What is Kaposi’s sarcoma?
Kaposi’s sarcoma is a cancer that starts in the skin’s blood vessels. Kaposi’s sarcoma comes in two forms: a slow-growing form, and a more aggressive, faster-spreading form. The slow-growing form usually starts as a purple or dark-brown, flat or raised, area on the lower leg. The more aggressive form of Kaposi’s sarcoma starts as a pink, red, or purple, round or oval, spot anywhere on the body, including internally.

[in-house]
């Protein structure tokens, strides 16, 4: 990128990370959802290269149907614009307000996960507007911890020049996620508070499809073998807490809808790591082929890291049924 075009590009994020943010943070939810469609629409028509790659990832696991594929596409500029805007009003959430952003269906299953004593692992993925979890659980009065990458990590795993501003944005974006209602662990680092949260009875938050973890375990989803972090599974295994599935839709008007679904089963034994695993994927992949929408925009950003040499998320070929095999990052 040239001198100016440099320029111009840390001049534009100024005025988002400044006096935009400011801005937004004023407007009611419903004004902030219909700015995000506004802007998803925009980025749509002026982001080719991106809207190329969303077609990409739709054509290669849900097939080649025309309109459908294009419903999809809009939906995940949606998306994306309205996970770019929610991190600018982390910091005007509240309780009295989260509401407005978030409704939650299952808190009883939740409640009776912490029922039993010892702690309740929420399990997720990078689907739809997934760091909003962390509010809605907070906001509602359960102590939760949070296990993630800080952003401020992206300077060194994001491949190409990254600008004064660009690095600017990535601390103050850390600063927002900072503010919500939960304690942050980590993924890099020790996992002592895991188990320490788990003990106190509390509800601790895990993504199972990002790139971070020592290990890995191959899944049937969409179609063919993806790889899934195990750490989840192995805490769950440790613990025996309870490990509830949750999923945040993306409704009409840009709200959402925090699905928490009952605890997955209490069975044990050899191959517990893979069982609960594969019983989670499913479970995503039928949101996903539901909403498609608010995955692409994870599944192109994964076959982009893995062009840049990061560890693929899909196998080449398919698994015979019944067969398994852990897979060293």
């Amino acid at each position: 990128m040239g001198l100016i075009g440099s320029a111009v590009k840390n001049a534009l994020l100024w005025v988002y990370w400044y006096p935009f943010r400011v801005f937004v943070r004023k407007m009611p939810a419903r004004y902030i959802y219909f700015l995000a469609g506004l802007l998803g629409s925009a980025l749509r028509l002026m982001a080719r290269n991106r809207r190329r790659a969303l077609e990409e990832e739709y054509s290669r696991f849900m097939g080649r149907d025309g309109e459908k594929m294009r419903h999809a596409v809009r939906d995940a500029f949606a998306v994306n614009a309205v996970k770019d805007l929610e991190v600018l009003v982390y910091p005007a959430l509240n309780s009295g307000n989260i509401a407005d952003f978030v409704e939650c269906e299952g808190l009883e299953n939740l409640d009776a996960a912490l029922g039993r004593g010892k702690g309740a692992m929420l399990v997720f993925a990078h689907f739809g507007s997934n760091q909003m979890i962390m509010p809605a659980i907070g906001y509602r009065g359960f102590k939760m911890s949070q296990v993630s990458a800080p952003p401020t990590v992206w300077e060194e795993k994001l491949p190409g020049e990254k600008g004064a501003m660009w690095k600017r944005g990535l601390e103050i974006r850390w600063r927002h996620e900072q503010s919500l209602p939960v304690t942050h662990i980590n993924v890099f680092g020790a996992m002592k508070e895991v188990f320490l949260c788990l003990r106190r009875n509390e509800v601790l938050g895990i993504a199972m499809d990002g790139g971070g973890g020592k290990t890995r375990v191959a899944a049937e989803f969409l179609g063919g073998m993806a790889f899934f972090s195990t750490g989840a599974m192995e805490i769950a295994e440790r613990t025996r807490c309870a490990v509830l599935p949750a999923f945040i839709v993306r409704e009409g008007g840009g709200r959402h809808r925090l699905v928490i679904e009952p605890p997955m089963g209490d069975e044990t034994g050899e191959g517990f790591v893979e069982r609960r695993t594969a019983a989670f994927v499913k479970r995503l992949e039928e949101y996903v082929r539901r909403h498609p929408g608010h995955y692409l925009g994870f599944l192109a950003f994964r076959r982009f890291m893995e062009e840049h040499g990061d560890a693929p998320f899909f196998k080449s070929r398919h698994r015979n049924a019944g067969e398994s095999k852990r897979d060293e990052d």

Who is at risk for Kaposi’s sarcoma?
- classic Kaposi’s sarcoma – a slower-growing form of the disease, is more common in older people, especially those of European, Jewish, or Italian descent.
- African Kaposi’s sarcoma – can be slow-growing or more aggressive, and often affects children and young men in African nations near the equator.
- treatment-related Kaposi’s sarcoma – occurs in people receiving immune-suppressing drugs, such as after organ transplants.
- epidemic Kaposi’s sarcoma – an aggressive form of the disease, occurs more often in people with acquired immune deficiency syndrome (AIDS).